Walmart announced Monday that its board of directors has elected Doug McMillon to be the next CEO. Current CEO Mike Duke, who has led the company since 2009, has made a "personal" decision to step down, a spokesman told The Associated Press. McMillon will take over on Feb. 1.
The 47-year-old McMillon is the president and CEO of Walmart International, but his tenure at Walmart has been decades long. McMillon first came to Walmart as a teenager, when in 1984 he worked as a summer associate in a Walmart Distribution Center. McMillon came back to the company in 1990 when he was in business school, then worked his way up the chain, eventually helming Sam's Club, Walmart's chain of value clubs, before taking over the international division.
Rob Walton, chairman of Walmart's board, praised McMillon's "broad experience" with the company in a statement.
"Mike put in place the building blocks for the next generation Walmart and today the company is stronger, more global and more unified across all our stores, mobile and online," Walton said.
McMillon takes over a $469 billion business that sits atop the Fortune 500 and is the nation's largest grocer, in addition to the largest retailer.
He also inherits a bevy of challenges. Walmart is fending off competition not only from brick-and-mortar retailers but also Amazon, which recently announced Sunday delivery in some cities and also is working to move into grocery delivery. The store also faced criticism of factory conditions in foreign countries, when in April a building collapse in Bangladesh killed more than 1,100 factory workers.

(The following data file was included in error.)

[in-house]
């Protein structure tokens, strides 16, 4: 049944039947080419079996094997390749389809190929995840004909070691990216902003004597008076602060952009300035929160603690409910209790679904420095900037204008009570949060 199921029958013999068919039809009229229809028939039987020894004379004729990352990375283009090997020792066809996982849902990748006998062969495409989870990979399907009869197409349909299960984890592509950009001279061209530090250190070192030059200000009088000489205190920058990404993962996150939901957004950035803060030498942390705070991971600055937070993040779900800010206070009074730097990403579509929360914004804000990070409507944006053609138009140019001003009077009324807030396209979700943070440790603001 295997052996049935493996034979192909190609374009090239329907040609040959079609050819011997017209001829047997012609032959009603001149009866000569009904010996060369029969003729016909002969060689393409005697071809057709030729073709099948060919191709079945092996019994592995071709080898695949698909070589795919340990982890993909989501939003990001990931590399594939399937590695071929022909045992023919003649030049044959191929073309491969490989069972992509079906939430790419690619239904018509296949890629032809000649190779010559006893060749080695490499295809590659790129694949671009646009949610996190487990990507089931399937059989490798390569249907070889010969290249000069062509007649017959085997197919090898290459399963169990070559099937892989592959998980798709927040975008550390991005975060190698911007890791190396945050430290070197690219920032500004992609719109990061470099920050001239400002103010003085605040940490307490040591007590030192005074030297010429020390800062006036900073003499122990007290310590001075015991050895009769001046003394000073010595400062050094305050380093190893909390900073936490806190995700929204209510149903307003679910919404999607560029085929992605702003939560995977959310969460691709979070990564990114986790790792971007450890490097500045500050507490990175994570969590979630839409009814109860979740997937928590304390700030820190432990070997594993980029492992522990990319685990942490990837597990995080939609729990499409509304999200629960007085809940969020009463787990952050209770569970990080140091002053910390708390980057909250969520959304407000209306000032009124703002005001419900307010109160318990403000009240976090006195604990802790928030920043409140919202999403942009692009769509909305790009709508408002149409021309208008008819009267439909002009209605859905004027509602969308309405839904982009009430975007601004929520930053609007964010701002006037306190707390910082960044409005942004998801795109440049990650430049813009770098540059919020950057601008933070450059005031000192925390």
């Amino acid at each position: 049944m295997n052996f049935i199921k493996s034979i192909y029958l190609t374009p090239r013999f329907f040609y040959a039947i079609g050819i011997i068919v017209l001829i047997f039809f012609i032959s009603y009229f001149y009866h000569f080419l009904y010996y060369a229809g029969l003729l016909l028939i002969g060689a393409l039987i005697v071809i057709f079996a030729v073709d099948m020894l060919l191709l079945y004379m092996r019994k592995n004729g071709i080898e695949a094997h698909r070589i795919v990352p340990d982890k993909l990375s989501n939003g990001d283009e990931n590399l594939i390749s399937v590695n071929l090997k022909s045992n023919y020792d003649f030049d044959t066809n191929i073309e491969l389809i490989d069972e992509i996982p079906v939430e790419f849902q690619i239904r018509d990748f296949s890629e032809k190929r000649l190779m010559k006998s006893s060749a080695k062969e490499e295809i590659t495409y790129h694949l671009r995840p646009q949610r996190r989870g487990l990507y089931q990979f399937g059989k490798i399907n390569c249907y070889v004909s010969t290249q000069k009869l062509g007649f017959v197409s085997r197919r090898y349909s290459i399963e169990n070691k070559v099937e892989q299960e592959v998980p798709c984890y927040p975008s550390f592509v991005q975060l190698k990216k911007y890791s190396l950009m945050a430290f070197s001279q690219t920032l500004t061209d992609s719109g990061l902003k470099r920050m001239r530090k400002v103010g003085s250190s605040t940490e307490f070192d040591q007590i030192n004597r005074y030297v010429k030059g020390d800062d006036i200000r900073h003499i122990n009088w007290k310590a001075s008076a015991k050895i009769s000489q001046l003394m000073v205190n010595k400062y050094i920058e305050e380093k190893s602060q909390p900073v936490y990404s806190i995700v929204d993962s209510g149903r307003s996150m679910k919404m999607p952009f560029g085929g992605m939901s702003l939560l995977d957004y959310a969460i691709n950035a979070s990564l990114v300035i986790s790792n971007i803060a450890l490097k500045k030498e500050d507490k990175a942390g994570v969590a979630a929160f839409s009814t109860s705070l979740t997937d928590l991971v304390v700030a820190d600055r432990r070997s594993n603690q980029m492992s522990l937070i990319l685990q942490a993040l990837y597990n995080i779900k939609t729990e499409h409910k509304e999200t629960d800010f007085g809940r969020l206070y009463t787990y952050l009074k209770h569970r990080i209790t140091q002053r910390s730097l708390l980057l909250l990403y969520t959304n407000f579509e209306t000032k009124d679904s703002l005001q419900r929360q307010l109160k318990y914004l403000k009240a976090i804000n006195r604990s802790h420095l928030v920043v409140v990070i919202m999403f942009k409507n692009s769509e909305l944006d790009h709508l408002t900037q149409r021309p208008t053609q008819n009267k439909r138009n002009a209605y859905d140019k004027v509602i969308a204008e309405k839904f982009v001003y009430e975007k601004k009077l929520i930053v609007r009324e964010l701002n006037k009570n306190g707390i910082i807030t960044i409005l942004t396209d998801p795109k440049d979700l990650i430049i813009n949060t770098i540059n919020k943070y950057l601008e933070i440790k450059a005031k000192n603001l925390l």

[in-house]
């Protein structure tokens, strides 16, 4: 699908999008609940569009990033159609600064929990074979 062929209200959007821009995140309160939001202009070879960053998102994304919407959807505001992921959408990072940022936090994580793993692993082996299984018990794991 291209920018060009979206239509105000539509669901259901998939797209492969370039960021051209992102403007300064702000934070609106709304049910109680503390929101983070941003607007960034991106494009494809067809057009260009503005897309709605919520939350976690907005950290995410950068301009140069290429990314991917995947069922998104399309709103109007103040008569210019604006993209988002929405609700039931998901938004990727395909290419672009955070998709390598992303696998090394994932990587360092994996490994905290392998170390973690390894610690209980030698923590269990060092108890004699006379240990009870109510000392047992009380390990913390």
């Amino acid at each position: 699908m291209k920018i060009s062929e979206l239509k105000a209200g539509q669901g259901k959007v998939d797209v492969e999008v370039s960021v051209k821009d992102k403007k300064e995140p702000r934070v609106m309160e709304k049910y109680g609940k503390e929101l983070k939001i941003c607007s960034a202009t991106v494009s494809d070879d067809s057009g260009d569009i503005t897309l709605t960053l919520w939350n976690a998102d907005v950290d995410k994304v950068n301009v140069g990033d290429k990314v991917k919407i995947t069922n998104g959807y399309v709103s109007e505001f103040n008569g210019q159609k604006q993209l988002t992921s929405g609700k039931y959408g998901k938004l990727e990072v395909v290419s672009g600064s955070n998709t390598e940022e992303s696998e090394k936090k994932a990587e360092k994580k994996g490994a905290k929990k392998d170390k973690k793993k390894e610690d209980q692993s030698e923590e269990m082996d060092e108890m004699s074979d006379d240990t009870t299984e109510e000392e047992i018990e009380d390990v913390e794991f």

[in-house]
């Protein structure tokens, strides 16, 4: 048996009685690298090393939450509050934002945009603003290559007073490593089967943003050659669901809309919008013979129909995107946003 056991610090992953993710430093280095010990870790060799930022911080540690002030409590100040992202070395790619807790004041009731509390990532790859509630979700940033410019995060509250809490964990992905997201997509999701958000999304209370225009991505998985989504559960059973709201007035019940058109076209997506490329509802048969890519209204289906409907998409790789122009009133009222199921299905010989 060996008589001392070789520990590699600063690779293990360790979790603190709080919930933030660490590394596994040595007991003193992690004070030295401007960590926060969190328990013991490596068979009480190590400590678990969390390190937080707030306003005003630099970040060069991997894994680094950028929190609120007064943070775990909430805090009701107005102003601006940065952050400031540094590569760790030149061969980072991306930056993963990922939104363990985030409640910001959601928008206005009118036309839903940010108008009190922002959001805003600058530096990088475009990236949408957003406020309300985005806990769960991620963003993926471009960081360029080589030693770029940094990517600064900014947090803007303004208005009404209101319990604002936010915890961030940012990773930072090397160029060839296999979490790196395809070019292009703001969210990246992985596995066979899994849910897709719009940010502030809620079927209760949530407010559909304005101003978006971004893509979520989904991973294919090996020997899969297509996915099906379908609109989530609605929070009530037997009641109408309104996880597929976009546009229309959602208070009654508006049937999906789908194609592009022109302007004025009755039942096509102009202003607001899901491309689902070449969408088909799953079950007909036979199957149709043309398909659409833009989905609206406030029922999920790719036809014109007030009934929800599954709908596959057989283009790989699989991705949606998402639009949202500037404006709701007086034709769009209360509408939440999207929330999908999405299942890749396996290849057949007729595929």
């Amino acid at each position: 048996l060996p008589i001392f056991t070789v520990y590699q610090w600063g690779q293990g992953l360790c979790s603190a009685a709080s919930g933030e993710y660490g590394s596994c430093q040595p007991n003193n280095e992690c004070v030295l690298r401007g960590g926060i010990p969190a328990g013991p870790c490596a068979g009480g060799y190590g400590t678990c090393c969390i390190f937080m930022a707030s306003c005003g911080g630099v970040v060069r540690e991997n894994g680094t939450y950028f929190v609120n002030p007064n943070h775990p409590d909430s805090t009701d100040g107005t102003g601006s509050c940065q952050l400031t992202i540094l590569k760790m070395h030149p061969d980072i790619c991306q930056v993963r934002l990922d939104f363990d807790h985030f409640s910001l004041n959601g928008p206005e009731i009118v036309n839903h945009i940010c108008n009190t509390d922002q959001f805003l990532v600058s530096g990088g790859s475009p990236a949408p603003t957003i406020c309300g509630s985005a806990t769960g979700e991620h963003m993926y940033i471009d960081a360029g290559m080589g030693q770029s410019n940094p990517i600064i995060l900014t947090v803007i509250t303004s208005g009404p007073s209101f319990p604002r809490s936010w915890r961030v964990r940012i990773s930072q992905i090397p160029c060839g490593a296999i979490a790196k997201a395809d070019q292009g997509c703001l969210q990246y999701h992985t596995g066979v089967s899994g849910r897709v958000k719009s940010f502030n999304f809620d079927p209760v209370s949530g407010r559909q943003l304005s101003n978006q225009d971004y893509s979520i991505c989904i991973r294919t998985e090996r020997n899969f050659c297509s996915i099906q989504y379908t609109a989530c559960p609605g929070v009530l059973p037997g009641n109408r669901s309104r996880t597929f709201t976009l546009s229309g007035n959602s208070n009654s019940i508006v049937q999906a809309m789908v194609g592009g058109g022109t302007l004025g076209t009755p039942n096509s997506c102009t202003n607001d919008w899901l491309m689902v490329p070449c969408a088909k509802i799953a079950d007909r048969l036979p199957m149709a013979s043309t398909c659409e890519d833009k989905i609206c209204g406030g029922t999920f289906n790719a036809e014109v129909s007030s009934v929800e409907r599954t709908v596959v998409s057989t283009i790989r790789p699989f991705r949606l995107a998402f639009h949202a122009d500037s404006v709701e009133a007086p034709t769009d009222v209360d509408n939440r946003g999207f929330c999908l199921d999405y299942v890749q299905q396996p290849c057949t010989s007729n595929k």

The company also suffered a public-relations black eye on Nov. 18, when the Cleveland Plain Dealer reported an Ohio Walmart store asked customers to donate food so "associates in need can enjoy Thanksgiving dinner," leading many to urge the store to increase wages for the lowest-paid workers.
Critics have long advocated for better treatment of Walmart workers, saying they need better pay and benefits. Workers in cities nationwide say they are planning more than 1,500 protests for Black Friday.
For its part, Walmart has begun heavily publicizing its efforts to promote workers. In June, the store announced it promotes 500 workers a day, and then in September it promoted 35,000 temporary workers from part- to full-time status and another 35,000 from temporary to part-time status. In October the company announced another 25,000 promotions, and on Nov. 18 – on the heels of the canned food drive fiasco – the store did 350 on-the-spot job promotions at a store town-hall meeting.
Promoting from within is nothing new in the C suite. When Duke became CEO, he had been with the company for 14 years. Now, Walmart can add one more worker to the promoted-from-within tally.